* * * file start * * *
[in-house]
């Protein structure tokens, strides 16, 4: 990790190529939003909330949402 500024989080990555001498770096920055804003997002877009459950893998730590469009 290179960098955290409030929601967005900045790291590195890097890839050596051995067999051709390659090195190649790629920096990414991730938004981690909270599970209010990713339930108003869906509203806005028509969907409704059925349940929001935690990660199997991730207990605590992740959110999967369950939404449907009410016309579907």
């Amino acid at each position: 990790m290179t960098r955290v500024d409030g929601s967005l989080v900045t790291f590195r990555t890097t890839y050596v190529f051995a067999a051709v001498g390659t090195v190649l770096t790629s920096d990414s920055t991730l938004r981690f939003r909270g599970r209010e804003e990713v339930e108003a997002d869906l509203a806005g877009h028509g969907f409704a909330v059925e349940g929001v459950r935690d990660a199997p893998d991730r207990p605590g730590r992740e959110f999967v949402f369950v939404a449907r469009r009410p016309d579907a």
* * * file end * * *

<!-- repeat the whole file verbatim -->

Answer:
[in-house]
């Protein structure tokens, strides 16, 4: 990790190529939003909330949402 500024989080990555001498770096920055804003997002877009459950893998730590469009 290179960098955290409030929601967005900045790291590195890097890839050596051995067999051709390659090195190649790629920096990414991730938004981690909270599970209010990713339930108003869906509203806005028509969907409704059925349940929001935690990660199997991730207990605590992740959110999967369950939404449907009410016309579907």
């Amino acid at each position: 990790m290179t960098r955290v500024d409030g929601s967005l989080v900045t790291f590195r990555t890097t890839y050596v190529f051995a067999a051709v001498g390659t090195v190649l770096t790629s920096d990414s920055t991730l938004r981690f939003r909270g599970r209010e804003e990713v339930e108003a997002d869906l509203a806005g877009h028509g969907f409704a909330v059925e349940g929001v459950r935690d990660a199997p893998d991730r207990p605590g730590r992740e959110f999967v949402f369950v939404a449907r469009r009410p016309d579907a």